The United States responded with lukewarm praise Wednesday night to Prime Minister Binyamin Netanyahu's announcement of a "painful but necessary" decision to freeze all new construction in Jewish communities in Judea and Samaria in a last-ditch attempt to revive final status talks with the Palestinian Authority.
U.S. Secretary of State Hillary Clinton responded within moments of Netanyahu's announcement, issuing a statement of approval for the decision. Middle East envoy George Mitchell added minutes later at a news briefing in Washington D.C. that "it falls short of a full settlement freeze," but still is "more than any other Israeli government has done before."
Clinton said in her statement, issued from her office at the State Department, that the decision by Israel's Security Cabinet would help "move forward toward resolving the Israeli-Palestinian conflict," although she made a point of including the list of conditions Israel has yet to meet in order to satisfy the Obama administration's vision for Middle East peace.
"We believe that through good-faith negotiations the parties can mutually agree on an outcome which ends the conflict and reconciles the Palestinian goal of an independent and viable state based on the 1967 lines, with agreed swaps, and the Israeli goal of a Jewish state with secure and recognized borders that reflect subsequent developments and meet Israeli security requirements," said Clinton.
"Let me say to all the people of the region and world: our commitment to achieving a solution with two states living side by side in peace and security is unwavering," Clinton's statement concluded.
Mitchell also said that although the decision did not fully suit the United States, "we believe the steps announced by the prime minister are significant and could have substantial impact on the ground."
The envoy noted that the Netanyahu government was the first to freeze construction in Judea and Samaria. "For the first time ever, an Israeli government will stop housing approvals and all new construction of housing units and related infrastructure in West Bank settlements. That's a positive development."
The envoy said that the freeze was "more than any Israeli government has ever done before, and can help movement toward agreement between the parties." Mitchell later made a point of adding, "Nothing like this occurred during the Bush administration."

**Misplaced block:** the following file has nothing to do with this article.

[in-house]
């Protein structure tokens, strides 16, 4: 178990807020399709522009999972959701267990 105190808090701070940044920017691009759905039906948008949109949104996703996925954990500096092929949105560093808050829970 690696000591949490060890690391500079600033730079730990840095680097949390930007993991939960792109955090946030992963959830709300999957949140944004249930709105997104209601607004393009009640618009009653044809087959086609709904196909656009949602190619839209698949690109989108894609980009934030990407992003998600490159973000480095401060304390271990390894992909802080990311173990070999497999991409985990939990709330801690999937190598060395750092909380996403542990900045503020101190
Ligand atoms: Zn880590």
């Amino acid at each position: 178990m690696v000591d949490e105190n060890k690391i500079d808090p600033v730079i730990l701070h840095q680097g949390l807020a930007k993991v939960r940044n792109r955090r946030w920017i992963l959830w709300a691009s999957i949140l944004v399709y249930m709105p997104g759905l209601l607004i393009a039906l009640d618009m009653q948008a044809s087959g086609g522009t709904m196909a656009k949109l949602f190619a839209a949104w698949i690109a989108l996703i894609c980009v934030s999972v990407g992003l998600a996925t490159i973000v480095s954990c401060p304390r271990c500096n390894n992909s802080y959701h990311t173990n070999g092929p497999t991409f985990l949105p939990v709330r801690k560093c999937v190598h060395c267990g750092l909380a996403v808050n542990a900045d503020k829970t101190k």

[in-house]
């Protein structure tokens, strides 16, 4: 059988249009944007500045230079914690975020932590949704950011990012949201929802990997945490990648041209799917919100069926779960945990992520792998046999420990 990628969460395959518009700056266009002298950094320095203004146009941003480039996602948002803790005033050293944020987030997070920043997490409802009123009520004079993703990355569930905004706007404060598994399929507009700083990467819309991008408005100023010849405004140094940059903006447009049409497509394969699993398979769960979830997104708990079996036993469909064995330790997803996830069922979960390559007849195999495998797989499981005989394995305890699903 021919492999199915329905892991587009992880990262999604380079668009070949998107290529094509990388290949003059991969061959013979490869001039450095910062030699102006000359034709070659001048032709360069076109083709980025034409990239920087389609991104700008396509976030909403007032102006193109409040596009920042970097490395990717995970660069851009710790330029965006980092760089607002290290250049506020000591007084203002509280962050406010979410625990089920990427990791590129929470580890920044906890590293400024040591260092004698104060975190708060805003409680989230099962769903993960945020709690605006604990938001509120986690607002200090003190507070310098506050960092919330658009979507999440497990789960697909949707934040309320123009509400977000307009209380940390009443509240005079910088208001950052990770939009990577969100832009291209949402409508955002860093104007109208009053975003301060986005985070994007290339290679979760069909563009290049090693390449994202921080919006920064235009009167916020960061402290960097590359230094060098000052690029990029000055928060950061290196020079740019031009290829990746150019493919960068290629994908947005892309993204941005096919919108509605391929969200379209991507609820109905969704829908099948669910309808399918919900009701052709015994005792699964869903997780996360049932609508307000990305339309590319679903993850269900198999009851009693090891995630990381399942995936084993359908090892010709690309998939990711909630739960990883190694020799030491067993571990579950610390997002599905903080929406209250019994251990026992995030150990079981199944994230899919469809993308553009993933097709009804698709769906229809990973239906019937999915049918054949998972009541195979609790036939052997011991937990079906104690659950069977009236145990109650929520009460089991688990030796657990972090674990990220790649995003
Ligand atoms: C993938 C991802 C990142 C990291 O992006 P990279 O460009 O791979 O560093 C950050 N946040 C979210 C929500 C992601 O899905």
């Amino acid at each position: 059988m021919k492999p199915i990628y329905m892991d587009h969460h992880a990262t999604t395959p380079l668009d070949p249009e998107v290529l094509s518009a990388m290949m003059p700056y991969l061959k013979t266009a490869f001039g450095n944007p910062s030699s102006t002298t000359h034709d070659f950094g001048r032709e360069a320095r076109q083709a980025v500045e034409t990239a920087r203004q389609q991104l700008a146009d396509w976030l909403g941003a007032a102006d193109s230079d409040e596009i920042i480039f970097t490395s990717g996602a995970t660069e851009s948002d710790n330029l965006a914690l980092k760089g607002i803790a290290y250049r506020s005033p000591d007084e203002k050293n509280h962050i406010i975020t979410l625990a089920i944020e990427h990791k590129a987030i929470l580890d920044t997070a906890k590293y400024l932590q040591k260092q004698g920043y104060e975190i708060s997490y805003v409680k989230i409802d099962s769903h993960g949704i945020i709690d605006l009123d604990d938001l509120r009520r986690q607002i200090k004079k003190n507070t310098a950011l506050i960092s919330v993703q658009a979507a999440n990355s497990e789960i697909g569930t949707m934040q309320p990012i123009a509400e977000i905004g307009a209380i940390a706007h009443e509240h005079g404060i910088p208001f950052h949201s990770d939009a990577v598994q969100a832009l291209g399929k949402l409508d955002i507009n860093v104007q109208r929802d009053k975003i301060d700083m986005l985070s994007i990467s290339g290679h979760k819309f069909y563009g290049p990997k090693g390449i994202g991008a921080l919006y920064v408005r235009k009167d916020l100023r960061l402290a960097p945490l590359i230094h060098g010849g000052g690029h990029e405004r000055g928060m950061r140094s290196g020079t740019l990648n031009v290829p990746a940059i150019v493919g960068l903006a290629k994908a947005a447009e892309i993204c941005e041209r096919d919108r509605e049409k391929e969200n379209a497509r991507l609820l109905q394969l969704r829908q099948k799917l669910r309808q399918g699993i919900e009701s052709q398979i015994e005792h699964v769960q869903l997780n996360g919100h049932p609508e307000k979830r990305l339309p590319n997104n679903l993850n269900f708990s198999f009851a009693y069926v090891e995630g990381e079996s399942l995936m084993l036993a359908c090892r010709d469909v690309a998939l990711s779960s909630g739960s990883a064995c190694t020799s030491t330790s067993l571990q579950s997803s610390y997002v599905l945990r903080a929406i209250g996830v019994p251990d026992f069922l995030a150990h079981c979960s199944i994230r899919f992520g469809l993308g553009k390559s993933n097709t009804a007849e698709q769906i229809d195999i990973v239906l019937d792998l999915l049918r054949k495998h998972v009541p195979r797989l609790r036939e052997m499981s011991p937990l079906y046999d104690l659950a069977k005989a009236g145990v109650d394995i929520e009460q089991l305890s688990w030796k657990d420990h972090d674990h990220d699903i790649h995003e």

He added, however, "This is not an agreement with the United States, nor is it an agreement with the Palestinians. United States policy on settlements remains unaffected and unchanged. As the President has said, America does not accept the legitimacy of continued Israeli settlements. We recognize that the Palestinians and other Arabs are concerned because Israel’s moratorium permits the completion of buildings already started and limits the effect of the moratorium to the West Bank – concerns which we share.
"The United States also disagrees with some Israeli actions in Jerusalem affecting Palestinians in areas such as housing, including the continuing pattern of evictions and demolitions of Palestinian homes," Mitchell went on, in response to another question by a reporter. "The United States has not accepted and disagrees with any unilateral action by either party which could have the effect of preempting negotiations."
Prime Minister Binyamin Netanyahu also underscored the point in a statement released earlier in the day by his office: "This enables us to present the world with a simple truth: The Government of Israel wants to enter into negotiations and it is very serious about its intentions to advance peace."
Pan-Arab Involvement in the Process
Mitchell noted in his briefing that President Barack Obama's ultimate goal is to involve all of the Arab nations in the negotiation process with Israel, not just the Palestinian Authority. He also stressed that none of them have been expected to fully normalize relations with the Jewish State in return for her participation in the process.
"As I mentioned briefly in response to an earlier question and in my remarks, we have asked all of the Arab governments to join in the effort in support of the Arab Peace Initiative to take steps toward normalization of relations with Israel. We’ve not asked anyone to take the final step of full normalization.
"What we’ve asked is gestures, actions, statements and movement in that direction," he said. "For example, we are seeking, and we believe we’ve gotten a good response, to a multilateral track in which several governments of the region would meet to discuss regional issues that they have in common, such as energy and water, which would follow the resumption of direct negotiations. It won’t occur before then, but if direct negotiations can get underway, we believe this could occur.
"This would operate to the benefit of everyone in the region, whatever country they happen to live in, because it would help to deal with these important issues that they all face in common," Mitchell said. We think that increased contacts between political and nonpolitical leaders, cultural and other exchanges, trade relations and other forms of contact for mutual benefit, all of that can form an ever-strengthening web of support for the concept of normal relations throughout the region."